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December 2006

Navigation Warning
A few months ago I read an article about the helpfulness of cruisers who came to the rescue of a couple who had become stranded on a reef in the western Pacific. Their thanks were heart-felt, their good fortune at having other cruisers within a day's sail of their disaster was amazing. Still they lost the boat and many personal possessions and years of preparation.

Almost hidden at the end of the story was an even more amazing fact, the reason they had sailed downwind onto the semi-submerged reef. Like a large number of sailors today, their boat was equipped with not only electronic charts, but a GPS, chart plotter and the like. They had put the waypoints for their destination into the computer and set the auto-steering gear to this course. Their normal practice had been to back up the electronic positioning by plotting their position on a paper chart every twelve hours. They hit the reef ten hours after plotting their previous position. The culprit? The course plotted by their computerized gear was directly across the reef. Their warning to others - plot your position every six hours. But what about a more important warning - have paper charts on board, study what lies ahead for the next several hundred miles, then lay out a course. With currents often changing direction, speeding up or slowing down around sheer sided reefs, why not plan a course that gives you fifty or a hundred miles clearance. If you do this several hundred miles before the obstacle it might add only a dozen miles to your voyage. Remember, just-submerged reefs may not give any return at all on radar and with even a fifteen or twenty knot breeze stirring up the seas.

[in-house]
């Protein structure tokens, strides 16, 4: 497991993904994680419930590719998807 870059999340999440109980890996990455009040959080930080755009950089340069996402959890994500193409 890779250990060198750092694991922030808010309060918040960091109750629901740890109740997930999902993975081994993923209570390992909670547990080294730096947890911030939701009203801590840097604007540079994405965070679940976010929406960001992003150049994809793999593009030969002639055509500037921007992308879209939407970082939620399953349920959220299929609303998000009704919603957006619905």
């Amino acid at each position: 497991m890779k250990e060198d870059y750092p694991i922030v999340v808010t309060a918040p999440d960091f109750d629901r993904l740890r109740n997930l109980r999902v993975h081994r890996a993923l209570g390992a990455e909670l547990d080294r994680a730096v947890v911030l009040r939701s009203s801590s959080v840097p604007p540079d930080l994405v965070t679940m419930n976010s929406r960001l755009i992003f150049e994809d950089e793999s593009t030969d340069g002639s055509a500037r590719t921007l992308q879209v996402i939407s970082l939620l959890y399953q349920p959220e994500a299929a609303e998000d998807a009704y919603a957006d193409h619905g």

For a quick fix in island studded waters
When we were racing against two other friends inside the reef surrounding Huahine and Tahaa, we came up with a simple solution for keeping track of our position with a quick glance at the chart. The best charts of the area still appeared to be a clutter of coral heads and maze of possible routes. Even though we have a plastic chart case that lets us keep the chart right next to us in the cockpit, we were doing a lot of short tacking, I was in and out of the cockpit doing sail adjustments. So I found I often lost track of where exactly we were on the chart and had to spend a few seconds each time re-orienting myself. Since we were being "competitive" I didn't want to miss any possible chances so one of us came up with the idea of cutting out a boat-shaped icon from the sticky part of a piece of post-it paper. Each time we tacked, we'd paste the tiny boat on our position, pointed along our new course. It worked a treat. It was even more useful when we were sailing through the rocky passages of the Outer Hebrides and Norway where there were often half a dozen possible routes through the islands which all looked very much alike, and few really distinctive landmarks to help with orientation.

The pictures here were taken when we used this paper post-it boat among the islands of the Pacific Northwest.


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